Cecilia Vicuña. Black Panther and Me (ii). Bogotá 1978

Cecilia Vicuña Black Panther and Me (ii) Bogotá 1978

  • MoMA, Floor 2, 206 The David Geffen Wing

Black Panther and me, 1978

"I always painted portraits of Claudio until one day I rebelled and decided to do my own self-portrait. But the hair was very big on one side. To balance this, I had to put two other little people-that my brother Ricardo interpreted as "my other me’s"-some little people who are dedicated to satisfy all my desires.

The pill in my hand is The Pill, an object I despise. I take it with a mixture of fury and resignation. I know it’s unhealthy and that if circumstances were perfect, they could’ve created something better, if they cared to. The park where I find myself is a beloved place. The staircase leads to other dimensions. The tree on the left belongs to "the poet's house,” an old drawing of mine. The three plants are part of my Cannabis Sativa garden. The trees at the bottom are Italian Cypress, the trees of my ancestors. The small round tree grows in Bangkok, where I incarnated in an old poem. The Black Panther represents my beloved New York activist party, ready to assail me. I look forward to any of his attacks, because this is my friend."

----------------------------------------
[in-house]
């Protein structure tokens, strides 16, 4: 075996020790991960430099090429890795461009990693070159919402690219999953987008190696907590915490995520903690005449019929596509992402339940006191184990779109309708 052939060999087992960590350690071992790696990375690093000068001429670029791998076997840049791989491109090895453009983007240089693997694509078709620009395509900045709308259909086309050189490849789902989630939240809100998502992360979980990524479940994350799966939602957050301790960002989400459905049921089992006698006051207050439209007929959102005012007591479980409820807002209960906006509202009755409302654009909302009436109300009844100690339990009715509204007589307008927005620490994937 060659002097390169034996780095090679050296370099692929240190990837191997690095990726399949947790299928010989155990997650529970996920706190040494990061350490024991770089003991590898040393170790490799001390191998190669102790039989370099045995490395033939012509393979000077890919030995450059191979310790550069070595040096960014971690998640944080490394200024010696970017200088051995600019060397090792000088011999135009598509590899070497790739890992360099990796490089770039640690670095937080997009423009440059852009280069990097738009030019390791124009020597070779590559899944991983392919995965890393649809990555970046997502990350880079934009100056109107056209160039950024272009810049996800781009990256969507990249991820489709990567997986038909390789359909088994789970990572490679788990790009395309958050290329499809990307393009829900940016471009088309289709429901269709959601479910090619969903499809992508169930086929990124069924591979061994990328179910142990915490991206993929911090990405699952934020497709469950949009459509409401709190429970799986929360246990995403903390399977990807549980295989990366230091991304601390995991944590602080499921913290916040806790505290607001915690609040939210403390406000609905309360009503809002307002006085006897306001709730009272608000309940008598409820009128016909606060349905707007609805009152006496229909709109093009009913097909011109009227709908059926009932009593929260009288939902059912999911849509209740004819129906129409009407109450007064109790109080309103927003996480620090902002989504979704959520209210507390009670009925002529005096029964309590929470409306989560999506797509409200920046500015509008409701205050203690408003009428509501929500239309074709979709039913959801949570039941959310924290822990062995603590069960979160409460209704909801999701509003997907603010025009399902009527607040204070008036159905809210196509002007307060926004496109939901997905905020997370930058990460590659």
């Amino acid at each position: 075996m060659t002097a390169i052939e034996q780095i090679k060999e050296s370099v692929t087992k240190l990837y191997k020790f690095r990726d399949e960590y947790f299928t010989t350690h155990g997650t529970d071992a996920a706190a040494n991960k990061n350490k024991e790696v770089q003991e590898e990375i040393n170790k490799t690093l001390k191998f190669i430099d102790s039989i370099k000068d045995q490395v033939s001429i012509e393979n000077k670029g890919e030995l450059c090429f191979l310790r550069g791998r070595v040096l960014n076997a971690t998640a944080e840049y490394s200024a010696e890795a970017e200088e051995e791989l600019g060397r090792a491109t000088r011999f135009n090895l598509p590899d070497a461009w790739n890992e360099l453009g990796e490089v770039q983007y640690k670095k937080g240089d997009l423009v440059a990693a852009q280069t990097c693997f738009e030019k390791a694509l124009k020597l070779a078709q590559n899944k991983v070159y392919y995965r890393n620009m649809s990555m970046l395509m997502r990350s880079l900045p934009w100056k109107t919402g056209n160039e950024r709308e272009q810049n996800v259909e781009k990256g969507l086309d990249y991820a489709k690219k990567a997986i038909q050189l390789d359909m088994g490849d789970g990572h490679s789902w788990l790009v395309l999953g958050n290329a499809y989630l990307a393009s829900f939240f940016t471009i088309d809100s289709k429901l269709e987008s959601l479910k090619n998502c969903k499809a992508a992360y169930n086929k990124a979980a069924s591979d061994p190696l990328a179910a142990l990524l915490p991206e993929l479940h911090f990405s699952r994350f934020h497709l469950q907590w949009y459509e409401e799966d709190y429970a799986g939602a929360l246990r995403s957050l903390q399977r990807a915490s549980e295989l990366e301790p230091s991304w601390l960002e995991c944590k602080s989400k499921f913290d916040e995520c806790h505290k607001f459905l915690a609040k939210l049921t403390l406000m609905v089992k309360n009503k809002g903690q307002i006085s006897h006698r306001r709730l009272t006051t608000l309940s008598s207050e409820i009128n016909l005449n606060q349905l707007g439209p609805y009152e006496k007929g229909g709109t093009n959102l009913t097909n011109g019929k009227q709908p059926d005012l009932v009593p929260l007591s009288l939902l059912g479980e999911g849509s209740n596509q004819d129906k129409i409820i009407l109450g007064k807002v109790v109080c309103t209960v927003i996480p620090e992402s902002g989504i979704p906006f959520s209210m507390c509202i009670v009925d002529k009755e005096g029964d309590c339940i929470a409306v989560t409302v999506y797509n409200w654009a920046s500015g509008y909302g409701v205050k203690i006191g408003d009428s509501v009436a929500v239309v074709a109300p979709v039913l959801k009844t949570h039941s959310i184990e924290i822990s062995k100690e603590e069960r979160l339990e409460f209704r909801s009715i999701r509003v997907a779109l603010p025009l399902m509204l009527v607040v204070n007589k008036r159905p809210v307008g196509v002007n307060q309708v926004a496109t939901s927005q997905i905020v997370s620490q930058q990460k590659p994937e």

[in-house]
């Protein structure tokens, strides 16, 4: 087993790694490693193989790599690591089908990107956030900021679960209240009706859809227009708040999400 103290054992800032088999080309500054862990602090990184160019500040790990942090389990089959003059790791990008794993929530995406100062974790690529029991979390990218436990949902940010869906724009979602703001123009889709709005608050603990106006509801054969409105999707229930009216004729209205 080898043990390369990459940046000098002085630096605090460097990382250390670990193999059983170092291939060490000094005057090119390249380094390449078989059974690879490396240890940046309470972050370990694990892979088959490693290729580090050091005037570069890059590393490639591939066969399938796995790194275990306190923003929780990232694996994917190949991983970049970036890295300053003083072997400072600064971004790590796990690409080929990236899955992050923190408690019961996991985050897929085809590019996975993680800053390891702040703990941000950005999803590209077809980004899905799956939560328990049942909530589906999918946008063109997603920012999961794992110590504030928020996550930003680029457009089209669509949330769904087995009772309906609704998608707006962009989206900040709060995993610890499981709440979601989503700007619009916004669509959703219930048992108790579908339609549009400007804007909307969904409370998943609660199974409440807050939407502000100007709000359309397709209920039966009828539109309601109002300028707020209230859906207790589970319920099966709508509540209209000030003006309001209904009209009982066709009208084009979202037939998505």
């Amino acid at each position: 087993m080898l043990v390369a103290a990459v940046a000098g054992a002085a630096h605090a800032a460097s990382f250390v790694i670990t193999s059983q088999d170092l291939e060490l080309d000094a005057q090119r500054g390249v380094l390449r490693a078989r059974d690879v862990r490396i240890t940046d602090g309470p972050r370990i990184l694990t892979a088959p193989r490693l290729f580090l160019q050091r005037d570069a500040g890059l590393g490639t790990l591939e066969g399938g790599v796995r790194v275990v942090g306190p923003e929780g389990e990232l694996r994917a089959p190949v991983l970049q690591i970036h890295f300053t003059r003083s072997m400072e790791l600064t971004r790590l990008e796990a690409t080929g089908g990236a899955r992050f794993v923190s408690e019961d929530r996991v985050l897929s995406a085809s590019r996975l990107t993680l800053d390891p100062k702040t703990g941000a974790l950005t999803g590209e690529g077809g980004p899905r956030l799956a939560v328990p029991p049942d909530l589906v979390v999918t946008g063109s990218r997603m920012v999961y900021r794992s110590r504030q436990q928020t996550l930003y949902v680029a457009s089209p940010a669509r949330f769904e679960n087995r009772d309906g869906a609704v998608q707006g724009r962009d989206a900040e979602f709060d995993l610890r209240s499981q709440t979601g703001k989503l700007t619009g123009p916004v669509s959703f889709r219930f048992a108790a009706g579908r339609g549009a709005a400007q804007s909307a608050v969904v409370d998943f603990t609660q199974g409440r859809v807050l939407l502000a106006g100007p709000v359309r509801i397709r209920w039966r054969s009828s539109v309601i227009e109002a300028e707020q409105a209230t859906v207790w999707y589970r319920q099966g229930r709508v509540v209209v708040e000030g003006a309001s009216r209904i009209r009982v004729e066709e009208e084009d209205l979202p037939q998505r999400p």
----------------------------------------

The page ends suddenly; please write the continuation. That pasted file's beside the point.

Cecilia Vicuña Santiago, December 1970 - 1978

When Vicuña traveled to New York in 1969 to celebrate the translation of her first book of poetry into English, she became fascinated by the recently formed Black Panther Party. In this self-portrait, Vicuña depicted herself alongside a panther, surrounded by a row of Italian cypress trees, plants from her own garden, and a staircase that, according to the artist, “leads to other dimensions.” Vicuña was inspired by sixteenth-century paintings made by locals of Cuzco, Peru, who produced Christian imagery at the direction of Spanish missionaries. She replaced the Christian saints with personal iconography and painted the scene in a deliberately flat style. “For me, painting poorly was a rebellion against the colonial standards that we, the colonized, were expected to submit to,” she explained. “Today we would call it a decolonizing act. Back then, we called it ‘liberation.’”

Gallery label from 2019
Medium
Oil on canvas
Dimensions
26 1/2 x 33" (67.3 x 83.8 cm)
Credit
Latin American and Caribbean Fund
Object number
737.2018
Copyright
© Cecilia Vicuña.
Department
Painting and Sculpture

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